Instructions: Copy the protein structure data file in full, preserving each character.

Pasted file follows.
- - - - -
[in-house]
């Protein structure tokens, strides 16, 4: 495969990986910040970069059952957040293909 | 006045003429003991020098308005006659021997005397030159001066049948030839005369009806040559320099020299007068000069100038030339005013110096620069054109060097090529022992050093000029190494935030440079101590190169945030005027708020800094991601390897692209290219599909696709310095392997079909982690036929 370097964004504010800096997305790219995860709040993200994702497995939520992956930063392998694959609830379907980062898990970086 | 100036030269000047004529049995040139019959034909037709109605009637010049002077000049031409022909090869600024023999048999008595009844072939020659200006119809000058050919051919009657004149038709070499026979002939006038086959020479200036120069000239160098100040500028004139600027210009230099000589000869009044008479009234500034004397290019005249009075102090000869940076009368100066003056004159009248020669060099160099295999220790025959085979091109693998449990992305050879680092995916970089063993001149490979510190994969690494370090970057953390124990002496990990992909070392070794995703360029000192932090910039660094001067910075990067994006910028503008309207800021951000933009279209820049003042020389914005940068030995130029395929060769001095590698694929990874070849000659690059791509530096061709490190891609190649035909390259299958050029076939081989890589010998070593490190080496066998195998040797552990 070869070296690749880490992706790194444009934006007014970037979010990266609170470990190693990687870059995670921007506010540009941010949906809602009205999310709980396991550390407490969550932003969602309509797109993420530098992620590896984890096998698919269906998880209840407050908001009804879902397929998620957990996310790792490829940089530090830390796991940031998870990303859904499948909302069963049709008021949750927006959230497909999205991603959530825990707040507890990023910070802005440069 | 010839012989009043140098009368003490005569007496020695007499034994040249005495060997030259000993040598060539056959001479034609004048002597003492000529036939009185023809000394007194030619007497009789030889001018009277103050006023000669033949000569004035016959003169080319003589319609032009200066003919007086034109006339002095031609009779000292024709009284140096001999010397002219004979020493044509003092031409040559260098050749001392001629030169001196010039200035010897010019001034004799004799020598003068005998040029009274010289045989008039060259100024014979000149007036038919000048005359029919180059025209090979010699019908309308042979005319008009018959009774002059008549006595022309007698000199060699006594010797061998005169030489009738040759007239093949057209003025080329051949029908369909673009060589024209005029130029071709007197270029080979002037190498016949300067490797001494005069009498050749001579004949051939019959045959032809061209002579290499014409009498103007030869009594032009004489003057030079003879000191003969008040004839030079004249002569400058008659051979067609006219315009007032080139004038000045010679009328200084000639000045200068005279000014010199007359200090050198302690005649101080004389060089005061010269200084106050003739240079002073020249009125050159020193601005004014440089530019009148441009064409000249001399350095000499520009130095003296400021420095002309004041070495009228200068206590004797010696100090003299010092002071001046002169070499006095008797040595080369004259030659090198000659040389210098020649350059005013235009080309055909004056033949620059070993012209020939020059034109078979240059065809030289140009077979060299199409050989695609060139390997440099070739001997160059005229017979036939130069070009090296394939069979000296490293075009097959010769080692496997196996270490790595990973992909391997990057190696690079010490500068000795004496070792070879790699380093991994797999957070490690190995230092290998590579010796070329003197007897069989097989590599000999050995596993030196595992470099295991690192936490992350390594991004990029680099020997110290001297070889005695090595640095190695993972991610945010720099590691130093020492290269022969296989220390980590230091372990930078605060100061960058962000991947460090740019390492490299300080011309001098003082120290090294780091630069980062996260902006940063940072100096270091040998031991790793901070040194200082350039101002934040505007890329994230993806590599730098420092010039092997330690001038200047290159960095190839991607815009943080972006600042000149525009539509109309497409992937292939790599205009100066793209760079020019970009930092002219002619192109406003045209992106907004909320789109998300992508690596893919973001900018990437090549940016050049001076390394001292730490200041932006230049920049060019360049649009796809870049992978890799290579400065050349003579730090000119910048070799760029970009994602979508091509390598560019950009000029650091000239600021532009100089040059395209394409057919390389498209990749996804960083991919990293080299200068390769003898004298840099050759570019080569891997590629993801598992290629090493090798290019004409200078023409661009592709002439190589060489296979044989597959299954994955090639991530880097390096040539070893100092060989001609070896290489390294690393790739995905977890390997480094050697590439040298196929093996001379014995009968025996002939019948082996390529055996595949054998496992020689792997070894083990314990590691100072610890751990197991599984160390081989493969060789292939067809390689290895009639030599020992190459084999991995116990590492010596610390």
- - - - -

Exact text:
[in-house]
């Protein structure tokens, strides 16, 4: 495969990986910040970069059952957040293909 | 006045003429003991020098308005006659021997005397030159001066049948030839005369009806040559320099020299007068000069100038030339005013110096620069054109060097090529022992050093000029190494935030440079101590190169945030005027708020800094991601390897692209290219599909696709310095392997079909982690036929 370097964004504010800096997305790219995860709040993200994702497995939520992956930063392998694959609830379907980062898990970086 | 100036030269000047004529049995040139019959034909037709109605009637010049002077000049031409022909090869600024023999048999008595009844072939020659200006119809000058050919051919009657004149038709070499026979002939006038086959020479200036120069000239160098100040500028004139600027210009230099000589000869009044008479009234500034004397290019005249009075102090000869940076009368100066003056004159009248020669060099160099295999220790025959085979091109693998449990992305050879680092995916970089063993001149490979510190994969690494370090970057953390124990002496990990992909070392070794995703360029000192932090910039660094001067910075990067994006910028503008309207800021951000933009279209820049003042020389914005940068030995130029395929060769001095590698694929990874070849000659690059791509530096061709490190891609190649035909390259299958050029076939081989890589010998070593490190080496066998195998040797552990 070869070296690749880490992706790194444009934006007014970037979010990266609170470990190693990687870059995670921007506010540009941010949906809602009205999310709980396991550390407490969550932003969602309509797109993420530098992620590896984890096998698919269906998880209840407050908001009804879902397929998620957990996310790792490829940089530090830390796991940031998870990303859904499948909302069963049709008021949750927006959230497909999205991603959530825990707040507890990023910070802005440069 | 010839012989009043140098009368003490005569007496020695007499034994040249005495060997030259000993040598060539056959001479034609004048002597003492000529036939009185023809000394007194030619007497009789030889001018009277103050006023000669033949000569004035016959003169080319003589319609032009200066003919007086034109006339002095031609009779000292024709009284140096001999010397002219004979020493044509003092031409040559260098050749001392001629030169001196010039200035010897010019001034004799004799020598003068005998040029009274010289045989008039060259100024014979000149007036038919000048005359029919180059025209090979010699019908309308042979005319008009018959009774002059008549006595022309007698000199060699006594010797061998005169030489009738040759007239093949057209003025080329051949029908369909673009060589024209005029130029071709007197270029080979002037190498016949300067490797001494005069009498050749001579004949051939019959045959032809061209002579290499014409009498103007030869009594032009004489003057030079003879000191003969008040004839030079004249002569400058008659051979067609006219315009007032080139004038000045010679009328200084000639000045200068005279000014010199007359200090050198302690005649101080004389060089005061010269200084106050003739240079002073020249009125050159020193601005004014440089530019009148441009064409000249001399350095000499520009130095003296400021420095002309004041070495009228200068206590004797010696100090003299010092002071001046002169070499006095008797040595080369004259030659090198000659040389210098020649350059005013235009080309055909004056033949620059070993012209020939020059034109078979240059065809030289140009077979060299199409050989695609060139390997440099070739001997160059005229017979036939130069070009090296394939069979000296490293075009097959010769080692496997196996270490790595990973992909391997990057190696690079010490500068000795004496070792070879790699380093991994797999957070490690190995230092290998590579010796070329003197007897069989097989590599000999050995596993030196595992470099295991690192936490992350390594991004990029680099020997110290001297070889005695090595640095190695993972991610945010720099590691130093020492290269022969296989220390980590230091372990930078605060100061960058962000991947460090740019390492490299300080011309001098003082120290090294780091630069980062996260902006940063940072100096270091040998031991790793901070040194200082350039101002934040505007890329994230993806590599730098420092010039092997330690001038200047290159960095190839991607815009943080972006600042000149525009539509109309497409992937292939790599205009100066793209760079020019970009930092002219002619192109406003045209992106907004909320789109998300992508690596893919973001900018990437090549940016050049001076390394001292730490200041932006230049920049060019360049649009796809870049992978890799290579400065050349003579730090000119910048070799760029970009994602979508091509390598560019950009000029650091000239600021532009100089040059395209394409057919390389498209990749996804960083991919990293080299200068390769003898004298840099050759570019080569891997590629993801598992290629090493090798290019004409200078023409661009592709002439190589060489296979044989597959299954994955090639991530880097390096040539070893100092060989001609070896290489390294690393790739995905977890390997480094050697590439040298196929093996001379014995009968025996002939019948082996390529055996595949054998496992020689792997070894083990314990590691100072610890751990197991599984160390081989493969060789292939067809390689290895009639030599020992190459084999991995116990590492010596610390």